“The ideal situation [for our students after they leave Hillcrest] is living as independently as possible and having some part-time work,” said Tom Leonardo, the vocational teacher at Hillcrest’s ASD Residential Program. And that’s what the staff in the vocational classroom aim to do.
While preparing young people for life after school isn’t an inherently unique undertaking, teaching a classroom of young autistic adults (or soon-to-be adults) with varying skills, interests, and abilities can be a challenge. Fortunately, Mr. Leonardo and his teammates are up to the task.
In the vocational classroom, staff provide a variety of skill-building opportunities to the students. Some are quieter projects that keep them in the classroom, such as task boxes, which help the students practice their sorting skills, from rolling plastic cutlery in napkins to preparing trail mix for the coffee cart.
Others are bigger projects that take them around the school building and interacting with their community.
For example, two students are responsible for post-meal time clean up. After breakfast, William washes dishes while his classmate cleans the cafeteria. After lunch, they swap roles. Not only are they getting the hands-on, practical cleaning skills, but it’s an opportunity to interact with different people.
Making and selling coffee is another project the students work on. Twice a day, they go around the school, selling coffee and snacks to Hillcrest staff. In the warmer season, they sell iced coffee with options for creamer, oatmilk, sugar, and vanilla and hazelnut syrups.
“We are working on money math skills. They’re working on social skills,” said Mr. Leonardo. “They’re working on following directions and getting out of their comfort zone, so that maybe one day they can graduate to something with the public.” This public job could be something like a small cafe that they’ve made in house in their adult programming.
While the work can be challenging, the students do take pleasure in the tasks. “My favorite part of the school day is getting work done,” William said. “I do the dishes, vocational activities, and community trips. We go to lunch in the community, mail run, and bottle return for money.” When he needs help—throwing heavy trash bags in the dumpster can be challenging—William turns to staff.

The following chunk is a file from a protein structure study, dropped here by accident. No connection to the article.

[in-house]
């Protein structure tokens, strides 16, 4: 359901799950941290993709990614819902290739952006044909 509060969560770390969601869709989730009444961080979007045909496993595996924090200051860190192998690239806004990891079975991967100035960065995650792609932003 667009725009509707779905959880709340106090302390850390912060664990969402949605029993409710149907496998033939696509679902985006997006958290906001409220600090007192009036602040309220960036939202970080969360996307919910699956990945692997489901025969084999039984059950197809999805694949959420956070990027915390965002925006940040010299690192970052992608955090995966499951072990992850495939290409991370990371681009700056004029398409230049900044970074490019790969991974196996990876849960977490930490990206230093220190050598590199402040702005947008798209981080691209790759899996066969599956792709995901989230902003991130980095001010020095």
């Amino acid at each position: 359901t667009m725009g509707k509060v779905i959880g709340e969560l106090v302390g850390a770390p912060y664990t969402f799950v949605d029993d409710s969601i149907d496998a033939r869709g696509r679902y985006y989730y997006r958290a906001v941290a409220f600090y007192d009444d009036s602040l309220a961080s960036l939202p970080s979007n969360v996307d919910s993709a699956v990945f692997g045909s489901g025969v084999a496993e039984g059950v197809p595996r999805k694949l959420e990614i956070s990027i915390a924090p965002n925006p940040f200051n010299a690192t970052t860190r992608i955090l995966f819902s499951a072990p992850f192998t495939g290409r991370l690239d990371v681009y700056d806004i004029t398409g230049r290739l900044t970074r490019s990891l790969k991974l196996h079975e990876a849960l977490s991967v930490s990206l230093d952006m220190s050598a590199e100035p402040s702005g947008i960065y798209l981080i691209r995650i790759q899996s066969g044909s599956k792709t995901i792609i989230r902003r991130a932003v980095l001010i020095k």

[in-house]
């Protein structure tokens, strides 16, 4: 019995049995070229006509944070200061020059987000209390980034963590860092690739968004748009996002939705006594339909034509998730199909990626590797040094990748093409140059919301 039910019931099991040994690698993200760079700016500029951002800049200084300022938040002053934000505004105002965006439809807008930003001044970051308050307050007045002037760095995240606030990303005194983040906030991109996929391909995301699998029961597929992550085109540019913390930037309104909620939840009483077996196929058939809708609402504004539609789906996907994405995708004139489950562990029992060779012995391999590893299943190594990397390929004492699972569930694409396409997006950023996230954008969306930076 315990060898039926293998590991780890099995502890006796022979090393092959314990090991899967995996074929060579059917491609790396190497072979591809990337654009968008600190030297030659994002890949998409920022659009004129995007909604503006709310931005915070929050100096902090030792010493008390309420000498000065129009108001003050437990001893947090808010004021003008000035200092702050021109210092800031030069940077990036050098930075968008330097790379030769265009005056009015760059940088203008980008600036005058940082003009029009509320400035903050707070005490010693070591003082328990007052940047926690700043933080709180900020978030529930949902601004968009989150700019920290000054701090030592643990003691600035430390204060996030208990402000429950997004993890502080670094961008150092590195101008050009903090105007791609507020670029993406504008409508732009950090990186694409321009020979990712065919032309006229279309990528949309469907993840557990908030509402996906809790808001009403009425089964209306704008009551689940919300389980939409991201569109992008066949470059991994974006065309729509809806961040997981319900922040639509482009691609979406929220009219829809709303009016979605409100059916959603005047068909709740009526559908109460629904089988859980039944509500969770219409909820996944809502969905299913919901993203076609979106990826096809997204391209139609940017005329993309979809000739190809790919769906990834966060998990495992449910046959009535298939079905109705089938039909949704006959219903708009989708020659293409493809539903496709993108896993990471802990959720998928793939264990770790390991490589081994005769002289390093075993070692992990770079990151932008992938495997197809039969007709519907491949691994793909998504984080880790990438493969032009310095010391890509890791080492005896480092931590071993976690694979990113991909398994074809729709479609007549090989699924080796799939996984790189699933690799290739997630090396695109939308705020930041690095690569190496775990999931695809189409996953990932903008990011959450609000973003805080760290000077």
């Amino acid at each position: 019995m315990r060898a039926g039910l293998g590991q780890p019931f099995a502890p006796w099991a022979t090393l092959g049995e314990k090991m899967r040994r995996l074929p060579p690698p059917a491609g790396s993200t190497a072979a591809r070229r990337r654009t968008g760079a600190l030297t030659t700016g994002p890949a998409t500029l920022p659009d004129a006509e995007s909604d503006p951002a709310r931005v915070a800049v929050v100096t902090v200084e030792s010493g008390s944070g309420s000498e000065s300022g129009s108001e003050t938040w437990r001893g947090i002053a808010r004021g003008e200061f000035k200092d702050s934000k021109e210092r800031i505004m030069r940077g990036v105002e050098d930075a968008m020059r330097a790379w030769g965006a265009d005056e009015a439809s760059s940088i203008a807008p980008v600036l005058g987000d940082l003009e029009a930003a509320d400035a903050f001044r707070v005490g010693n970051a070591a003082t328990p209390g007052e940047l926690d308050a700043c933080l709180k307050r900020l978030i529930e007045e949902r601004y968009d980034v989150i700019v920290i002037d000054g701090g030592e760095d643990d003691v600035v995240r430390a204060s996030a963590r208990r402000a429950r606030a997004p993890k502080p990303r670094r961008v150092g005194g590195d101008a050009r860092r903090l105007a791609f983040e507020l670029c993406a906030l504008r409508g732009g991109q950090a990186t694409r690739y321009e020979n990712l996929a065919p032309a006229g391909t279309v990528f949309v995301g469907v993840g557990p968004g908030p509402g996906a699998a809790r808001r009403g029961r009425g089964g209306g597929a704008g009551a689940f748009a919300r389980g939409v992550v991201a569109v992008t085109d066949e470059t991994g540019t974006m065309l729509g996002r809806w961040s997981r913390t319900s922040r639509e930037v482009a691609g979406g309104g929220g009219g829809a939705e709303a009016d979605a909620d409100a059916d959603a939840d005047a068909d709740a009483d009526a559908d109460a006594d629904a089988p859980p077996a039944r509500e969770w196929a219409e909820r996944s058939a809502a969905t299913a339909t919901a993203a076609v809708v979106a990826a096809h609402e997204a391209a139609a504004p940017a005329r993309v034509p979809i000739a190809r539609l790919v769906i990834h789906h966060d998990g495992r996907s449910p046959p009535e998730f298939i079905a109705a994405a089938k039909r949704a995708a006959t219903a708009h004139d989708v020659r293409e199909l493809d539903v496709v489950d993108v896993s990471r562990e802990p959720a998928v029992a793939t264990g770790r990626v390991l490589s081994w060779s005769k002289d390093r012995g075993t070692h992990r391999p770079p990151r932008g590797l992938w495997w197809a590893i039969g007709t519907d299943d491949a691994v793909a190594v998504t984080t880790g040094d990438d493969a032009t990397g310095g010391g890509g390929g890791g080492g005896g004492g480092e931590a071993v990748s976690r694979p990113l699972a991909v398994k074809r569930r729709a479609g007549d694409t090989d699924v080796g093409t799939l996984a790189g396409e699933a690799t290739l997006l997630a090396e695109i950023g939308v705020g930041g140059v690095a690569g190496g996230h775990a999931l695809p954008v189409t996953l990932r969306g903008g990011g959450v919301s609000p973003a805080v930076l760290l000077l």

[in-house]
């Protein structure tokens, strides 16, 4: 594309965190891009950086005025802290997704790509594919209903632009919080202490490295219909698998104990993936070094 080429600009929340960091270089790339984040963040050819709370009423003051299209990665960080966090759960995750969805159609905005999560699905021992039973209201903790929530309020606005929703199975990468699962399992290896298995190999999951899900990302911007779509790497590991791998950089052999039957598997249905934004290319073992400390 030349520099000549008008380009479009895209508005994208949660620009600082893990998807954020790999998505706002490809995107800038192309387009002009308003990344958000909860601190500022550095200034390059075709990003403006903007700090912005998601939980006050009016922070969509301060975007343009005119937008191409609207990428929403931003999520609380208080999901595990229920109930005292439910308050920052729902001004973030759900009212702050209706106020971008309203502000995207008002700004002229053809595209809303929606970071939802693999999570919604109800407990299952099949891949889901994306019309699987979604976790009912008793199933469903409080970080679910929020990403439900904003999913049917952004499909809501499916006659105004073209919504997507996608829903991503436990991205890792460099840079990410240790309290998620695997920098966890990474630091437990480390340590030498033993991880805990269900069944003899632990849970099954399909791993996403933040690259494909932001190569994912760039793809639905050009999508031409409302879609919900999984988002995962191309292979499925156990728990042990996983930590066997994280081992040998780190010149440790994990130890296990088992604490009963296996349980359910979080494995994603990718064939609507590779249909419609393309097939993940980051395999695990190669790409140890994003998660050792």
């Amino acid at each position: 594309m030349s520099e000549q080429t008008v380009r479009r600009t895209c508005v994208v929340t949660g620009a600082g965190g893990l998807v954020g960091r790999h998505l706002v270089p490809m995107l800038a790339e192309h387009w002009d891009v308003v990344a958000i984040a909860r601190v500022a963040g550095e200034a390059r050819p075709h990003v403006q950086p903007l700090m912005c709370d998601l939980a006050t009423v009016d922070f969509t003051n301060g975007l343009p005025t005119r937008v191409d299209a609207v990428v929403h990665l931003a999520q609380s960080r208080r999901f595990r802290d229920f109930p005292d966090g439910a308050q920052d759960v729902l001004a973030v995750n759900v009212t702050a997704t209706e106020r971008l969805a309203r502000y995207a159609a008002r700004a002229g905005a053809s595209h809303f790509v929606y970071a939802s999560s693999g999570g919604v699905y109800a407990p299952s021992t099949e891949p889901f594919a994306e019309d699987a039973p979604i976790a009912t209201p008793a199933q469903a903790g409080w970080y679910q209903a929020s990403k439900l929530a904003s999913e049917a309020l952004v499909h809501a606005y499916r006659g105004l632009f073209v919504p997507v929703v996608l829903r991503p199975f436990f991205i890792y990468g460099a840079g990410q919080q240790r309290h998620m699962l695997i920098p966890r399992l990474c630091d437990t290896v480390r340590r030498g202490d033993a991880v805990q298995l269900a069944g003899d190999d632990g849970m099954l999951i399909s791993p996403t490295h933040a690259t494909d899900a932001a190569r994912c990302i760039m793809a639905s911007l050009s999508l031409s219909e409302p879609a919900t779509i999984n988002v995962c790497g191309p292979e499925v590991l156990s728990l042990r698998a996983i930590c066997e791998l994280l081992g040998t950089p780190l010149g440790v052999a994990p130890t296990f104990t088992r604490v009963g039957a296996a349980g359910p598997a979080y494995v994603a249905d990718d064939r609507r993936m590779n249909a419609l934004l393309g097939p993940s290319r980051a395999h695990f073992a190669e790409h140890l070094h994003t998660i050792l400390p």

Working Towards Goals
“Each student has a fixed schedule tailored to their needs and IEP goals that we have to get through every single day and each year,” said Mr. Leonardo. “The schedule may change throughout the year depending on if we hit the milestones.”
One student’s IEP goal is to increase his work endurance by 50% over the course of the whole year. The staff start small, having him complete one task and taking a break. Then they go to two tasks and so on. If they can meet those goals, the schedule is changed to accommodate new goals and skills.
“Another student’s goal is to demonstrate kitchen safety. He flew through all the [classroom work.] And now I can take that off his schedule, because we want to put it into practice practically. So once they hit their IEP goals throughout the year, we can change the schedule depending on what their needs are.“
“Payment” for Work and Appropriate Behavior
Like everyone, the students aren’t working for free. The staff have a reward system that gives students the chance to earn “dollars” and “stars” towards the school store and the daily surprise box. The types of items they can “buy” with their “earnings” all depend on what the student enjoys. Staff will also remind students of their bigger savings goals. Sometimes this helps the student keep her bigger goal in mind and choose to save. Other times, she might decide she’d like that smaller ticket item anyways.
Ultimately, everything they do in the vocational classroom is to set the students up for a successful work life as adults. Some may find part-time employment with local businesses like Zip n’ Sort and Blue Q. The majority of Hillcrest’s vocational students, however, would find work in their adult services, perhaps in the kitchens, laundry rooms, etc.
“The vocational program was created so we could offer more opportunities for our young adults who would be transitioning into adult services,” says Yvette Stoddard, Director of Autism Services. “The hope was, if we gave them more opportunities to engage in ‘work’ and community based instruction, they may transition to programming that offers those same opportunities, such as outings, supported work, etc.”
Hillcrest’s goal for each vocational student is for them to find meaningful, fulfilling work, whatever that might look like for them based on their skills.
Don’t forget to read our interview with Deborah Salmon, a senior supervisor for Hillcrest’s ASD Residential Program.